Gender-affirming surgeries almost tripled between 2016 and 2019: study

New research highlights the need for more gender-affirming care providers

Published August 23, 2023 2:42PM (EDT)

Demonstrator waving the Trans flag (Marcos del Mazo/LightRocket via Getty Images)
Demonstrator waving the Trans flag (Marcos del Mazo/LightRocket via Getty Images)

Gender-affirming surgery — most commonly breast and chest or "top surgery" — nearly tripled across the country between 2016 and 2019, new research has found. Transgender and nonbinary people sometimes elect for gender-affirming surgery to physically match their body to their gender identity. Some do not elect for surgery, which is just one part of gender-affirming care, a multidisciplinary approach that may include hormone therapy but also things like counseling that helps patients transition from their gender identity assigned at birth to the one they identify with.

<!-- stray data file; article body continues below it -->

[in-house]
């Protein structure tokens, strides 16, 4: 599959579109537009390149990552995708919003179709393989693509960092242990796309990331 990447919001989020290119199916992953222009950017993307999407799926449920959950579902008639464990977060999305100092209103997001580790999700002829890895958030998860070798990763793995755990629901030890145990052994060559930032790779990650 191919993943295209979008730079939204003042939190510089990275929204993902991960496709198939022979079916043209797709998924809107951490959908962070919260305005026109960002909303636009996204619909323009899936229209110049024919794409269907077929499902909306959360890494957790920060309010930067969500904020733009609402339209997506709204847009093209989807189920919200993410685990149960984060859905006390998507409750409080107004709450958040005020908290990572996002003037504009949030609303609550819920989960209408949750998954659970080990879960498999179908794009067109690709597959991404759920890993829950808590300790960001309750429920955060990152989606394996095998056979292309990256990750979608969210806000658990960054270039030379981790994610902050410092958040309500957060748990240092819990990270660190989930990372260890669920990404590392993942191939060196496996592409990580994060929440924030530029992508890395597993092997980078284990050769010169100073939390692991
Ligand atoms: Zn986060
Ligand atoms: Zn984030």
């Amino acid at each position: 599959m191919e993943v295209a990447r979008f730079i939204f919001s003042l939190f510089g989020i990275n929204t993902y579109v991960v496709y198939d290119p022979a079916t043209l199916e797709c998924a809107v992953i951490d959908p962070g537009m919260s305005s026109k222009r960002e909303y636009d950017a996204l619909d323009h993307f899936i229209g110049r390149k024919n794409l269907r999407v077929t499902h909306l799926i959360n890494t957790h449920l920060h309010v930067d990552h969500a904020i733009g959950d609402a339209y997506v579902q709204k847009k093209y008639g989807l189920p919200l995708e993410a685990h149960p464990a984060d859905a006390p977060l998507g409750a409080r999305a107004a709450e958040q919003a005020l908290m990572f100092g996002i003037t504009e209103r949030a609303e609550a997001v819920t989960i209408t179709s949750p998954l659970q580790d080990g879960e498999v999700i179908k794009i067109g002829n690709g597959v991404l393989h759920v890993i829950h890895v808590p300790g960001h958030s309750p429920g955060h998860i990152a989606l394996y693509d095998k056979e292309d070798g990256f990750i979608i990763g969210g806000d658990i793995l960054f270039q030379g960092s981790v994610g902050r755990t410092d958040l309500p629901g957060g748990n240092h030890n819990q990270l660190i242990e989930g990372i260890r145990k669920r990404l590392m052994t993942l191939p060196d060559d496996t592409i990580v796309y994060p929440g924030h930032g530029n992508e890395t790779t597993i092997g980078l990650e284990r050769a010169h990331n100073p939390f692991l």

Despite hundreds of anti-LGBTQ laws enacted this year across the country, evidence continues to prove time and again that gender-affirming care can save lives, with another recent study showing zero trans and nonbinary individuals surveyed regretted their decision or reversed their affirming procedures.

In this study, published in JAMA Network Open, the authors found most surgeries occurred between the ages of 19 and 30. Overall, more than 48,000 people had at least one gender-affirming surgery in the time period studied, which increased over time. In 2020, the number of procedures done slightly declined, which researchers attribute to the pandemic. Despite the increase in demand for gender-affirming surgeries, some doctors are leaving states like Texas where laws make it more difficult for them to offer care. Patients are also fleeing states amid crackdowns on care.

"These findings suggest that there will be a greater need for clinicians knowledgeable in the care of transgender individuals with the requisite expertise to perform gender-affirming procedures," the authors wrote. "As the use of gender-affirming surgery increases, delivering equitable gender-affirming care in this complex landscape will remain a public health challenge."

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